Published 1989 hardback
Publisher: Paladin (HarperCollins)
Published 1991 paperback
Out of print, available from Amazon and other sellers
Powerful, moving and immensely readable, Life on Death Row is the shocking story of racism, prejudice and hatred in the USA, one of the most powerful nations of the world. The book traces the struggle of the British lawyer and human rights campaigner Clive Stafford Smith to save the lives of two black men whom he believed to be innocent. Both were sentenced to death in the USA for the murder of white policemen. Their stories show up the iniquities of the death penalty and the injustice of the American legal system.
A few yards away from him, in the execution chamber, the black man, his friend, was dying. Dying for a crime he swore he did not commit. Clive did not see. But he could not block out the sounds of death. The desperate gasping for air as the poisonous cyanide gas filled the airtight chamber where the black man sat, strapped to the chair. Nor could he ignore the excited chatter of the others who had gathered to watch the bizarre spectacle. Ghouls, Clive called them, and waves of nausea hit him.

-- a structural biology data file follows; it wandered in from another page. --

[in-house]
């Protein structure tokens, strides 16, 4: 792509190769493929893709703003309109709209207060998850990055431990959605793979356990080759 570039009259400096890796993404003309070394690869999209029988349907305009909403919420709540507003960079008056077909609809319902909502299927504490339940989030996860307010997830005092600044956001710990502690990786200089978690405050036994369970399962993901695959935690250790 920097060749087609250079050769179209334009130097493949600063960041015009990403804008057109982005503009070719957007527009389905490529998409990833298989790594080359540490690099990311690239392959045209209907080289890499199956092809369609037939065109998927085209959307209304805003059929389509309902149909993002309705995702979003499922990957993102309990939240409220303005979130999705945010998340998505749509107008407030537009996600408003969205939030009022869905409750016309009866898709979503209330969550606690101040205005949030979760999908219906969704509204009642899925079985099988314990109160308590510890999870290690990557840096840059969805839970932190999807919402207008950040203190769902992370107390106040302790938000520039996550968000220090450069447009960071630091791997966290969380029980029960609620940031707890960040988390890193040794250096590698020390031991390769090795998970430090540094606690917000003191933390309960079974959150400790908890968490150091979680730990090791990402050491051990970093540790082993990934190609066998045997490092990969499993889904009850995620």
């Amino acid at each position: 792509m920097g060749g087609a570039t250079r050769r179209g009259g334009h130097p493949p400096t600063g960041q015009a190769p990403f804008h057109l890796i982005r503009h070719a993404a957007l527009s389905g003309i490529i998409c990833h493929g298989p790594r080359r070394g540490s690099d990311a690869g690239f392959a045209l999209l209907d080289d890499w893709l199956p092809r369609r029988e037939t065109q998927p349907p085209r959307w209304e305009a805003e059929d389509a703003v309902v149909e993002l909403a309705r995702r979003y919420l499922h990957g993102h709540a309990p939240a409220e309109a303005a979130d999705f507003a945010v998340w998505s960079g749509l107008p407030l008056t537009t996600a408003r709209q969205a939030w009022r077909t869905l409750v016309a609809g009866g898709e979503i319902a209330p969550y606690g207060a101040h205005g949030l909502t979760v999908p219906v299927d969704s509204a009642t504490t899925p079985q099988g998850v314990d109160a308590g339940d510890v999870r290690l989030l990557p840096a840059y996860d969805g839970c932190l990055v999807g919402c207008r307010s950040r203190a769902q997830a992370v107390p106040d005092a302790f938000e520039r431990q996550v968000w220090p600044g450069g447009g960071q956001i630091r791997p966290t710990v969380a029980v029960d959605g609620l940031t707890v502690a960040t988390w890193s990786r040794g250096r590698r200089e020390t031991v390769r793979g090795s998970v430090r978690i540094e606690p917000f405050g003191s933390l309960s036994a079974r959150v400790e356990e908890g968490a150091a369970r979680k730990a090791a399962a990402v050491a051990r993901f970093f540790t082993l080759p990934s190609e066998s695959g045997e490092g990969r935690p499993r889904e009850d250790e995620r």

The Mississippi night air was damp and heavy outside the execution block of the state penitentiary. Clive, in his rumpled open-necked shirt, could feel the sweat dripping down his back. One of the guards had turned off the air conditioning in the small room where the group was gathered to witness the final minutes in the life of the 26-year-old prisoner. Clive had almost refused to take part in this last macabre ritual. But his sense of duty towards the black man, his loyalty, his friendship, had forced him to be there. He had failed him in his attempts to stop the ghastly procedure. He could not fail him now.
In its quiet way, this is one of the most devastating anti-capital punishment polemics ever published. (Observer)
Tragically, [the author’s] argument is as persuasive as her writing is powerful. (Mail on Sunday)
[the author’s] strength is to see capital punishment as the by-product of a social structure flawed by reasons of class and colour. (The London Review of Books)
For anyone interested in the injustice of Death Row this is a must read albeit not particularly current. People who may be considering reinstating capital punishment in Britain should take note. (Amazon)